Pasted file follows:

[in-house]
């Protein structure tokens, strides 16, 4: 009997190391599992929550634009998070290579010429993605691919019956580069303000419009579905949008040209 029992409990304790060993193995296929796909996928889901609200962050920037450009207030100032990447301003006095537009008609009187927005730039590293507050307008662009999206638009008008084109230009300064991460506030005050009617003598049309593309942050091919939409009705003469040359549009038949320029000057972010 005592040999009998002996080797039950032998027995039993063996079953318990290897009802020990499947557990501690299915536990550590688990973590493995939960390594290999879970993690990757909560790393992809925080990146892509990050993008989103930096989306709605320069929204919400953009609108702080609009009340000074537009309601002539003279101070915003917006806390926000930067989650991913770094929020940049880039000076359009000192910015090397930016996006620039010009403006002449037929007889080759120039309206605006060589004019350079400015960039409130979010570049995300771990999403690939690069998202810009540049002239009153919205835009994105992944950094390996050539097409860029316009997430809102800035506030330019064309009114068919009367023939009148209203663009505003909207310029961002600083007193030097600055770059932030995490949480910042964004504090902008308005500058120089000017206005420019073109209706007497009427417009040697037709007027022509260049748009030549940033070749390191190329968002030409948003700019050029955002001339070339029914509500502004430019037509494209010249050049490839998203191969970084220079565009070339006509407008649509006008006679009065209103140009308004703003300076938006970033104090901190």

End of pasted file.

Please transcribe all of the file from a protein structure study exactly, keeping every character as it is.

[in-house]
């Protein structure tokens, strides 16, 4: 009997190391599992929550634009998070290579010429993605691919019956580069303000419009579905949008040209 029992409990304790060993193995296929796909996928889901609200962050920037450009207030100032990447301003006095537009008609009187927005730039590293507050307008662009999206638009008008084109230009300064991460506030005050009617003598049309593309942050091919939409009705003469040359549009038949320029000057972010 005592040999009998002996080797039950032998027995039993063996079953318990290897009802020990499947557990501690299915536990550590688990973590493995939960390594290999879970993690990757909560790393992809925080990146892509990050993008989103930096989306709605320069929204919400953009609108702080609009009340000074537009309601002539003279101070915003917006806390926000930067989650991913770094929020940049880039000076359009000192910015090397930016996006620039010009403006002449037929007889080759120039309206605006060589004019350079400015960039409130979010570049995300771990999403690939690069998202810009540049002239009153919205835009994105992944950094390996050539097409860029316009997430809102800035506030330019064309009114068919009367023939009148209203663009505003909207310029961002600083007193030097600055770059932030995490949480910042964004504090902008308005500058120089000017206005420019073109209706007497009427417009040697037709007027022509260049748009030549940033070749390191190329968002030409948003700019050029955002001339070339029914509500502004430019037509494209010249050049490839998203191969970084220079565009070339006509407008649509006008006679009065209103140009308004703003300076938006970033104090901190």